Court Rules Texas' 2013 Abortion Law Can Be Enforced

Requires Abortion Clinics to Meet Standards Set for Facilities Performing Outpatient Surgeries

Share this Entry

A federal appeals court Thursday evening ruled that Texas can immediately begin enforcing abortion regulations that will effectively close all but seven abortion facilities in America’s second most-populous state.

A panel of the U.S. 5th Circuit Court in New Orleans stayed a lower judge’s ruling while it considers the overall constitutionality of key portions of Texas’ sweeping 2013 abortion law, which is designed to protect women’s health.

“The 5th Circuit’s decision is a great victory for women’s health,” said Fr. Frank Pavone, national director of Priests for Life. “We have seen too many young women harmed, sometimes fatally, because of botched abortions. The Texas legislature, as recognized by the court, acted in the public interest and the public’s health. The reason some see this law as ‘restrictive’ rather than ‘protective’ is that they do not yet know the extent of corruption and malpractice in the abortion industry.”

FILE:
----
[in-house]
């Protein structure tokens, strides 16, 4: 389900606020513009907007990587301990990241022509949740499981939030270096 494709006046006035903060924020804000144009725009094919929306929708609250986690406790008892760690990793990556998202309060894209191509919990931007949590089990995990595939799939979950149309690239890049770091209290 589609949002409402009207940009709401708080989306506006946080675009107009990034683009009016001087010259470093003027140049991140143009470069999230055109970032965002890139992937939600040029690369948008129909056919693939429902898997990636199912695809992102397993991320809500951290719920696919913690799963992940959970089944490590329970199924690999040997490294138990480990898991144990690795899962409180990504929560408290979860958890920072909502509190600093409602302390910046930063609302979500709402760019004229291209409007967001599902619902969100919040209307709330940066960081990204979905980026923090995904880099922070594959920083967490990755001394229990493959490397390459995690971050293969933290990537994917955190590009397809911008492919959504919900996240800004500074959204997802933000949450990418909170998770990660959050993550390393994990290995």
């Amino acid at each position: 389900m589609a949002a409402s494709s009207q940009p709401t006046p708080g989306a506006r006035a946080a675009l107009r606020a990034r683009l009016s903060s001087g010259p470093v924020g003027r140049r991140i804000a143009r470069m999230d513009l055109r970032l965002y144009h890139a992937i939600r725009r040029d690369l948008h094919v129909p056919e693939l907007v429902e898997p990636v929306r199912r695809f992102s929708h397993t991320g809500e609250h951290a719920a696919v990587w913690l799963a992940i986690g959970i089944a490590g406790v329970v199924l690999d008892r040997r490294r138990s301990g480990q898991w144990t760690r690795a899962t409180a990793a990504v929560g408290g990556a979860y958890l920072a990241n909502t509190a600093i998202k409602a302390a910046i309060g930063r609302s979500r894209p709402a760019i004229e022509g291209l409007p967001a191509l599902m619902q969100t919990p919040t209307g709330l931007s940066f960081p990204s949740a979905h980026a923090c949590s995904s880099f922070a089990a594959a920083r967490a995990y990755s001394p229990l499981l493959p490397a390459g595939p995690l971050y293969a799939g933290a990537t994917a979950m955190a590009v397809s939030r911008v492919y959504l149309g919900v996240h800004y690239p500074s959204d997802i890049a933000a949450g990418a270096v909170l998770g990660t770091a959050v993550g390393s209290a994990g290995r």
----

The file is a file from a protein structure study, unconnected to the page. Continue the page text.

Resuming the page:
“There is no good reason to oppose having clinic hallways wide enough for a gurney to pass through. Abortionists just don’t think women are worth the expense,” added Fr. Pavone.

The 2013 legislation primarily regulates abortion clinics, requiring them to meet the same medical standards as other facilities performing outpatient surgeries. The law also mandated abortion doctors have admitting privileges at nearby hospitals; that provision has already gone into effect.

Democrat Wendy Davis gained national attention with a 13-hour filibuster last summer that temporarily blocked the law in the state Senate. President Barack Obama tweeted in support of the move. Davis is now running for Texas governor.

Share this Entry


Support ZENIT

If you liked this article, support ZENIT now with a donation